In SituNormothermic Regional Perfusion for Controlled Donation After Circulatory Death—The United Kingdom Experience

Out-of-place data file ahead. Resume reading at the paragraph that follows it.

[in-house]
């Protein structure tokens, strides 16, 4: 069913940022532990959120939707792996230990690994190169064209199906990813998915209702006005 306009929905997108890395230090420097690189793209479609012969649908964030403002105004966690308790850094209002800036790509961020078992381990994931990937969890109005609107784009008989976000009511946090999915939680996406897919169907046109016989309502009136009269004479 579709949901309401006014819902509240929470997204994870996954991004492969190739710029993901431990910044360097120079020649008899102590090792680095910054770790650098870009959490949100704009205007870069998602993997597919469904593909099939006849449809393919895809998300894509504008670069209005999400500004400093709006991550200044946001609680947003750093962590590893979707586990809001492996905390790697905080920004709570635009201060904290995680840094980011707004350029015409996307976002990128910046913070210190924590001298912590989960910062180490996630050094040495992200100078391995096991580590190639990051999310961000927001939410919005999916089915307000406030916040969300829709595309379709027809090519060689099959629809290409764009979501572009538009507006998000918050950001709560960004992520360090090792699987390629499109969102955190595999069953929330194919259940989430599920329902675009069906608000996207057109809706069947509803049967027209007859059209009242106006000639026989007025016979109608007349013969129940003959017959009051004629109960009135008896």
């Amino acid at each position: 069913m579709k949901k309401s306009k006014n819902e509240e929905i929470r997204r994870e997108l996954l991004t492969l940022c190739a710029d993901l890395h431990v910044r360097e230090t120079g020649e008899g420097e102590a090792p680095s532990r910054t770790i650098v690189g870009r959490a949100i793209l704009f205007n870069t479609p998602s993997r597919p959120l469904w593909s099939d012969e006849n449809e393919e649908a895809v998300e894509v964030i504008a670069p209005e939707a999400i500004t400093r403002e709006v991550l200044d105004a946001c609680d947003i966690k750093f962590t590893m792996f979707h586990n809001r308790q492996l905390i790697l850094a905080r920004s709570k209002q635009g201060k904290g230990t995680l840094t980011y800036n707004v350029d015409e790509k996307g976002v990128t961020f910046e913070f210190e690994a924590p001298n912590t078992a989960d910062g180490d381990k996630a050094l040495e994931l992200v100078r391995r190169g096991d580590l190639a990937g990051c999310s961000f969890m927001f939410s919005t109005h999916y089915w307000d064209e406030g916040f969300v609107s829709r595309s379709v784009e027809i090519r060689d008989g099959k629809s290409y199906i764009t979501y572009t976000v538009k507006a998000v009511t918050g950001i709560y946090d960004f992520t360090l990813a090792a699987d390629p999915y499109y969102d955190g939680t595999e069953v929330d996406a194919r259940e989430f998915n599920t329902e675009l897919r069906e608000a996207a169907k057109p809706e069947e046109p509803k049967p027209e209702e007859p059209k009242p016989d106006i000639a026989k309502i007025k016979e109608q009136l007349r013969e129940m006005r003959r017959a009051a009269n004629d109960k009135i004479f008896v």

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Organs recovered from donors after circulatory death (DCD) suffer warm ischemia before cold storage which may prejudice graft survival and result in a greater risk of complications after transplant. A period of normothermic regional perfusion (NRP) in the donor may reverse these effects and improve organ function. Twenty-one NRP retrievals from Maastricht category III DCD donors were performed at three UK centers. NRP was established postasystole via aortic and caval cannulation and maintained for 2 h. Blood gases and biochemistry were monitored to assess organ function. Sixty-three organs were recovered. Forty-nine patients were transplanted. The median time from asystole to NRP was 16 min (range 10–23 min). Thirty-two patients received a kidney transplant. The median cold ischemia time was 12 h 30 min (range 5 h 25 min–18 h 22 min). The median creatinine at 3 and 12 months was 107 μmol/L (range 72–222) and 121 μmol/L (range 63–157), respectively. Thirteen (40%) recipients had delayed graft function and four lost the grafts. Eleven patients received a liver transplant. The first week median peak ALT was 389 IU/L (range 58–3043). One patient had primary nonfunction. Two combined pancreas–kidney transplants, one islet transplant and three double lung transplants were performed with primary function. NRP in DCD donation facilitates organ recovery and may improve short-term outcomes.

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